Here is an account of seven of these changemakers who are doing their bit to address various issues, be it in the environment, gender, health, education, child rights, agriculture, arts & culture, and animal rights among others, through their initiatives.

1. Akarsh Shroff (21), Bengaluru Aakarsh started Yuva SPARK to utilize the power of social media to activate young people as ‘impact makers.’ Through his micro-influencer marketing strategy, Akarsh and his co-founder have built a team of more than 300 volunteers and have managed to impact the lives of more than 450 children living in orphanages and other under-resourced settings. Yuva SPARK now has several youth-led projects that focus on academic mentoring to orphans, language and communication skills, and leadership development.

2. Kavya Gupta (18), Kanpur With the experience of volunteering for a river cleaning drive, Kavya realized the need for environmental education to be more experiential and focussed on mindset, and not just on bookish concepts. He started Bhavishya Foundation that creates these learning journeys by continuously engaging young people in various activities like tree plantations. With a team of 12 members and more than 50 volunteers, they have taught more than 2000 children to date and planted nearly 3000 saplings through plantation drives in Uttar Pradesh.

3. Namya Joshi (14), Ludhiana Namya believes that technology can be used to benefit mankind, but it wasn’t until she started playing the computer-based game Minecraft she realized how tech can be a powerful tool for learning. She built and delivered her Minecraft-based lesson on Egyptian civilization, instantly seeing how interested the children were. Namya has now trained more than 10,000 teachers and students on how Minecraft can be used in education. Namya has been praised for her ‘entrepreneurial spirit’ and her ability to ‘step into other people’s shoes’ as with her motto #EachOneTeachTen she shares her message of gaming for good.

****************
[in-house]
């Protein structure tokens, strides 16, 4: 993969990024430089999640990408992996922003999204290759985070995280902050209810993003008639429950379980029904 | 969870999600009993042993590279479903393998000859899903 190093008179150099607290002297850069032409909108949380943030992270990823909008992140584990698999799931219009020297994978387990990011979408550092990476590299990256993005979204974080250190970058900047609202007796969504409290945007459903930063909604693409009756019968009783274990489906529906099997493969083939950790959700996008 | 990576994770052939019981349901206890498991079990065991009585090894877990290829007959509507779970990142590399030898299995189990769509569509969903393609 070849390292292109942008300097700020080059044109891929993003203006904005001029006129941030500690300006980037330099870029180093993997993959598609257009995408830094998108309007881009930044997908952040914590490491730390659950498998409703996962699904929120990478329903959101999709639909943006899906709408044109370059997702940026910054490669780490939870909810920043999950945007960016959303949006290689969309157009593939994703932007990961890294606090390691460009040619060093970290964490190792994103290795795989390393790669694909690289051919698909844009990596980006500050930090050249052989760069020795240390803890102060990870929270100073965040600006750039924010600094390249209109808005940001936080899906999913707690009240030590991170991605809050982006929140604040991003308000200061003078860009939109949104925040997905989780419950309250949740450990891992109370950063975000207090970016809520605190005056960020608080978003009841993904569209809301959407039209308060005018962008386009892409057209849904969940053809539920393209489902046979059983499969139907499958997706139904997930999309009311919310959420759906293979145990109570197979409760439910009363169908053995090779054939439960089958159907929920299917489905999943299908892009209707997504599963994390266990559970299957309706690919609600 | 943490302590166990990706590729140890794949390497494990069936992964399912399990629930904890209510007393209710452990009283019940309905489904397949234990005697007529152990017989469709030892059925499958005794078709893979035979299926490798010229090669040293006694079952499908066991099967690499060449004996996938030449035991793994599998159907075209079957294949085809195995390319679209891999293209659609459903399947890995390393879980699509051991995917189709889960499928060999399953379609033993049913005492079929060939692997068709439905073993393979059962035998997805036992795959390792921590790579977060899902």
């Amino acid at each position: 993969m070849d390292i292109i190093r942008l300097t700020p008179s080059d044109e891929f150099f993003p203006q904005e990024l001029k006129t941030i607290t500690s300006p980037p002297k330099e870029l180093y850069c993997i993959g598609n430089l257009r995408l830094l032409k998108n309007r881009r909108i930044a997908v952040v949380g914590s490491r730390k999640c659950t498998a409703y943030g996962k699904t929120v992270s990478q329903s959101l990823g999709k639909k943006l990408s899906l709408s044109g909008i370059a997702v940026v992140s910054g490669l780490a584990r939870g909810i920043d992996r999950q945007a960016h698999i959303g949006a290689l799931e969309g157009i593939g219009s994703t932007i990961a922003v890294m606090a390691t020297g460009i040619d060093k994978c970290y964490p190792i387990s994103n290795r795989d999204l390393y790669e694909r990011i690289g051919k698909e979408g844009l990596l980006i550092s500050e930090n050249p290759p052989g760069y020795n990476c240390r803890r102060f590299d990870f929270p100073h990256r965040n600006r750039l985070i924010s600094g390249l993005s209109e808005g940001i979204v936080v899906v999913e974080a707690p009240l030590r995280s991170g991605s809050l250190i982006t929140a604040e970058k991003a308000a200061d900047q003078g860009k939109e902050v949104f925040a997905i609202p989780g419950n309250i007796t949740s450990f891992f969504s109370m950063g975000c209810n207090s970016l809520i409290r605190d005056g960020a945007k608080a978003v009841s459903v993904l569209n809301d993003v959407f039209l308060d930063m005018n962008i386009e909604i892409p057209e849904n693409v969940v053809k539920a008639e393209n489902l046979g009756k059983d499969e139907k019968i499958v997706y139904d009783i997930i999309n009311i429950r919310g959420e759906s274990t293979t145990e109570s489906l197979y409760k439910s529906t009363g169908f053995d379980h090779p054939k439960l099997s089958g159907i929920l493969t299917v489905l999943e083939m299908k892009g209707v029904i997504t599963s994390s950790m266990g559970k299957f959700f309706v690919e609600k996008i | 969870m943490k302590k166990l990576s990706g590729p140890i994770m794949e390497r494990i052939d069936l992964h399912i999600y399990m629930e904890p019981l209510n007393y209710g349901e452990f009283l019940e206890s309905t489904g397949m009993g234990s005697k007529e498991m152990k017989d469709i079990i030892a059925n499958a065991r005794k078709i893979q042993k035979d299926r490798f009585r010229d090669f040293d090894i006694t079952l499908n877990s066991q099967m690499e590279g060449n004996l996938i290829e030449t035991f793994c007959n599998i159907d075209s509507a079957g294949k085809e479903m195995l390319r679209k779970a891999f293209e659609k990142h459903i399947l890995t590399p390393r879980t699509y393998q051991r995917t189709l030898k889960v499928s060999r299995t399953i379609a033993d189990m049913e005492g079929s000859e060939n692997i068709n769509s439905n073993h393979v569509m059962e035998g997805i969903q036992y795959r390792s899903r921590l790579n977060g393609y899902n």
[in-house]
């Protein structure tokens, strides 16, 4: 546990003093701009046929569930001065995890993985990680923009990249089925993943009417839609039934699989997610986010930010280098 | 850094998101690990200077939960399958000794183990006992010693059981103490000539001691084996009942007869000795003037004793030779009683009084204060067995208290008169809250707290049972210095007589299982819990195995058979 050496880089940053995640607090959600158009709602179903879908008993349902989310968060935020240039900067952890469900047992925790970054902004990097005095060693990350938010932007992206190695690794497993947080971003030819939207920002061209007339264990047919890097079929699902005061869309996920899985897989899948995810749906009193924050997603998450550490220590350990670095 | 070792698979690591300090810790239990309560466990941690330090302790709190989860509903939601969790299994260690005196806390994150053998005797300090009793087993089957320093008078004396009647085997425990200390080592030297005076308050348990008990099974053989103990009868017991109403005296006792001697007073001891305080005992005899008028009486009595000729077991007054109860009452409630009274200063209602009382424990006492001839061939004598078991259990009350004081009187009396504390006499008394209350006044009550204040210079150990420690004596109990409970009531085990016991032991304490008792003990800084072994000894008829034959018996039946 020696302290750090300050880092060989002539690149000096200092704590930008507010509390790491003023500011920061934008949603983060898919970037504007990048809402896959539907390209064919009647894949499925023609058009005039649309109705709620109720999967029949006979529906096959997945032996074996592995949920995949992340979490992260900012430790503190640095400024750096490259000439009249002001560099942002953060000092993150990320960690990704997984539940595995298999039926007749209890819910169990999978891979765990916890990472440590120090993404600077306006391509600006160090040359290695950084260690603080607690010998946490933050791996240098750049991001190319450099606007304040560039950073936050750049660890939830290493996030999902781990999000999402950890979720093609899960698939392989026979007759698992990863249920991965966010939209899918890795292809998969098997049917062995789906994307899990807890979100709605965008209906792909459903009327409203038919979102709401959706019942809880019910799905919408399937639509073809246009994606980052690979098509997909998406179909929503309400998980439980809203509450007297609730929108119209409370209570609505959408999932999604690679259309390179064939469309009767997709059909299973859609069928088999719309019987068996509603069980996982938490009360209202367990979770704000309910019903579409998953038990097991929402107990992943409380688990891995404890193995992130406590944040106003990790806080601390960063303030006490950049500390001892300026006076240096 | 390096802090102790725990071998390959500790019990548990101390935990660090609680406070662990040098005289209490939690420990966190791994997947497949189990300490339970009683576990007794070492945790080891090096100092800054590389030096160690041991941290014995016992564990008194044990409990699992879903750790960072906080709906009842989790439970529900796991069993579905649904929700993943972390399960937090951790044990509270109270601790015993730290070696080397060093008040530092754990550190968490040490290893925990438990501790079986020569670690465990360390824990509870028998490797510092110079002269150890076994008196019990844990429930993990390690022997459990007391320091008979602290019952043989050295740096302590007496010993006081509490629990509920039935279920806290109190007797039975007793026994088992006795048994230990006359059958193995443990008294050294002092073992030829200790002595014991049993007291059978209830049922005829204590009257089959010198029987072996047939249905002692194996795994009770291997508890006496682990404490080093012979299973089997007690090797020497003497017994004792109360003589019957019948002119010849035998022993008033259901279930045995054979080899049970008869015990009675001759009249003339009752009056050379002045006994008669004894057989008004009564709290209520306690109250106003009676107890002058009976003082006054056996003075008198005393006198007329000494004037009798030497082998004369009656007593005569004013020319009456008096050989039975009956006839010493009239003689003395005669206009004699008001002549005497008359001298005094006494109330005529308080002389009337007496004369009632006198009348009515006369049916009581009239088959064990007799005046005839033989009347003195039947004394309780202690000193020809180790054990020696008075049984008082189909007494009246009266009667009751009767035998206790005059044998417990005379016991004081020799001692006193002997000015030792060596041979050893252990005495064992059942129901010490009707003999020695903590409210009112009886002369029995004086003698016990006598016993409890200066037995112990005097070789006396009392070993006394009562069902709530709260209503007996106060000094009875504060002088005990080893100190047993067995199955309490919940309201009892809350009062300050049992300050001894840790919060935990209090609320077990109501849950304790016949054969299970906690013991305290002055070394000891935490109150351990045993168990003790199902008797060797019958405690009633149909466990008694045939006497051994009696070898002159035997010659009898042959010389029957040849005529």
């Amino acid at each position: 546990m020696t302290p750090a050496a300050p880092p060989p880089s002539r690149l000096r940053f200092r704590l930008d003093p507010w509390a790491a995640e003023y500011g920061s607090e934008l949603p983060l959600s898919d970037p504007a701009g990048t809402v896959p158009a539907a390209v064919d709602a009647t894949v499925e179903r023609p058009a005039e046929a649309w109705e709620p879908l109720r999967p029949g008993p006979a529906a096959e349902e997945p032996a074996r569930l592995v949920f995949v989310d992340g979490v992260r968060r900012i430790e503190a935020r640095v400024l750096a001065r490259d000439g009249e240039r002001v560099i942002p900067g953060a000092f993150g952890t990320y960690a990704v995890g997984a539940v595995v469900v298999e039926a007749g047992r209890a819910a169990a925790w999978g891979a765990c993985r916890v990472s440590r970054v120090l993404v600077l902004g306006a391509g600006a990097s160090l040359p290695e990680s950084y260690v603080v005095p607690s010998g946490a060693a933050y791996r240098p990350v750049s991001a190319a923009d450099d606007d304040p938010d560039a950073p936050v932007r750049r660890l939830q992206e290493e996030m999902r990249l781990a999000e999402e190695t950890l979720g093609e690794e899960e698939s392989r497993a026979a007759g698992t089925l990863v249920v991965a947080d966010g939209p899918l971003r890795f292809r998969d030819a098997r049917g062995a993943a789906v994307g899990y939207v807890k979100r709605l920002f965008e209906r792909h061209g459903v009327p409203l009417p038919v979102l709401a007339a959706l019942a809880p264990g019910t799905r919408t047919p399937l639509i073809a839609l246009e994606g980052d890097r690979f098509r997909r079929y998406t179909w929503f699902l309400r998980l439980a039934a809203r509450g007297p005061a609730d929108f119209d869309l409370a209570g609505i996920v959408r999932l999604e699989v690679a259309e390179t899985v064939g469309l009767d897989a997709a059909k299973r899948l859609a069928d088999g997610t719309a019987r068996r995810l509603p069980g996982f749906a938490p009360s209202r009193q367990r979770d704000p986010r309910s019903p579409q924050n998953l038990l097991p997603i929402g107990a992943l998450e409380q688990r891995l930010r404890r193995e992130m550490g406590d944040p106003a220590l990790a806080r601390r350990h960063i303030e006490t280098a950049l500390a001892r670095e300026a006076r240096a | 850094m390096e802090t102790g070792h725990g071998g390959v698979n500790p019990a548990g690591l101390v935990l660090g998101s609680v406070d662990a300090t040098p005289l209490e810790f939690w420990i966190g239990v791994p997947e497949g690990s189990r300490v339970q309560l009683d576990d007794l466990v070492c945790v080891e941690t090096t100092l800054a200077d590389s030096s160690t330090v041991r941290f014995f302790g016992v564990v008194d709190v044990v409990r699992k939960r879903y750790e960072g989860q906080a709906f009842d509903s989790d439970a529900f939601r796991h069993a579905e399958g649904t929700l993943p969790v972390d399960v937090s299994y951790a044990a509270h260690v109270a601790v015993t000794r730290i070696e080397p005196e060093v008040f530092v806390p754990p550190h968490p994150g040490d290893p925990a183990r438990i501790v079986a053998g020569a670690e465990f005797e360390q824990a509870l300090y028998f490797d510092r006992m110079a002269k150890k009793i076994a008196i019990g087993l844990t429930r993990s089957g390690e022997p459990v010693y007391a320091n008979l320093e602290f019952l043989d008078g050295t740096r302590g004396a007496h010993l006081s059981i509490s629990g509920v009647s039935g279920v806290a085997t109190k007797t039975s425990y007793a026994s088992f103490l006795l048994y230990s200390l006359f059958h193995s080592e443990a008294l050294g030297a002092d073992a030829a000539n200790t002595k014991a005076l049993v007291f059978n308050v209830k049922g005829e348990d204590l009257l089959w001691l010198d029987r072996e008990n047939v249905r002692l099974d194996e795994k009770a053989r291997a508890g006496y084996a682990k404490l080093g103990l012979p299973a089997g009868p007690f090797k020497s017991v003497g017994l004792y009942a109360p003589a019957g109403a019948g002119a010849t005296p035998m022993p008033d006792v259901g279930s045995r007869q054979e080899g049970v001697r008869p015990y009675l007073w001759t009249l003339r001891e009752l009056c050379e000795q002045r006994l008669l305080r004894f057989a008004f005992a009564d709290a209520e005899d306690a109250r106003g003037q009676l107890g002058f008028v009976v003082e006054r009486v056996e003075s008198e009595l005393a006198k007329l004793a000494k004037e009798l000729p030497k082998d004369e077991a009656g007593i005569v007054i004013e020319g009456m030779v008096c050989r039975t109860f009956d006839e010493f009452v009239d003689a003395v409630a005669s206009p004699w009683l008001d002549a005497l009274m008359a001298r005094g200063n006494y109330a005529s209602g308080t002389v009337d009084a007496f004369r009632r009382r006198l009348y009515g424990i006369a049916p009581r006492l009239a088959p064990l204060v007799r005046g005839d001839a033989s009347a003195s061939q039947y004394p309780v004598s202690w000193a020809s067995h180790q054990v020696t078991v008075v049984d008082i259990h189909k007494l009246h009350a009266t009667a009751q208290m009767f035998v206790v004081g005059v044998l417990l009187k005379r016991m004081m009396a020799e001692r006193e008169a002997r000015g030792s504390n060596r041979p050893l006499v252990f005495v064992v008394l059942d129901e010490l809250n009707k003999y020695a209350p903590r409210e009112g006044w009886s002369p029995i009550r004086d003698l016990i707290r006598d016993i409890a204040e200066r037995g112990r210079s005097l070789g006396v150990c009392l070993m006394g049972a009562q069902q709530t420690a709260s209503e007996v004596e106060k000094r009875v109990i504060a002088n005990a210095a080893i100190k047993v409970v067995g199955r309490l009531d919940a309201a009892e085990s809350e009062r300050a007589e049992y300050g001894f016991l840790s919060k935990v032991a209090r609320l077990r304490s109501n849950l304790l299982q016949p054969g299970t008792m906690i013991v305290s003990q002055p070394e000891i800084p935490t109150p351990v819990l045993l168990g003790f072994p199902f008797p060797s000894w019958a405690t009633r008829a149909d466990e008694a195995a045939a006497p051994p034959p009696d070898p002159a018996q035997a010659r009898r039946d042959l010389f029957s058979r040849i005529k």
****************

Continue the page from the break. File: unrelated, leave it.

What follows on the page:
4. Priyaswara Bharti (19), Patna Hailing from Bihar, Priyaswara witnessed social evils like child marriage, honor killing, dowry practice, domestic violence, and female infanticide in her community. Inspired to bring a change, she founded BYCR (Bihar Youth for Child Rights) with her core team of 5 members. BYCR creates awareness and advocates child rights by conducting events via online and offline mediums. Since 2013, Priyaswara has been collaborating with UNICEF and other organizations and has activated 60+ child rights advocates in various communities.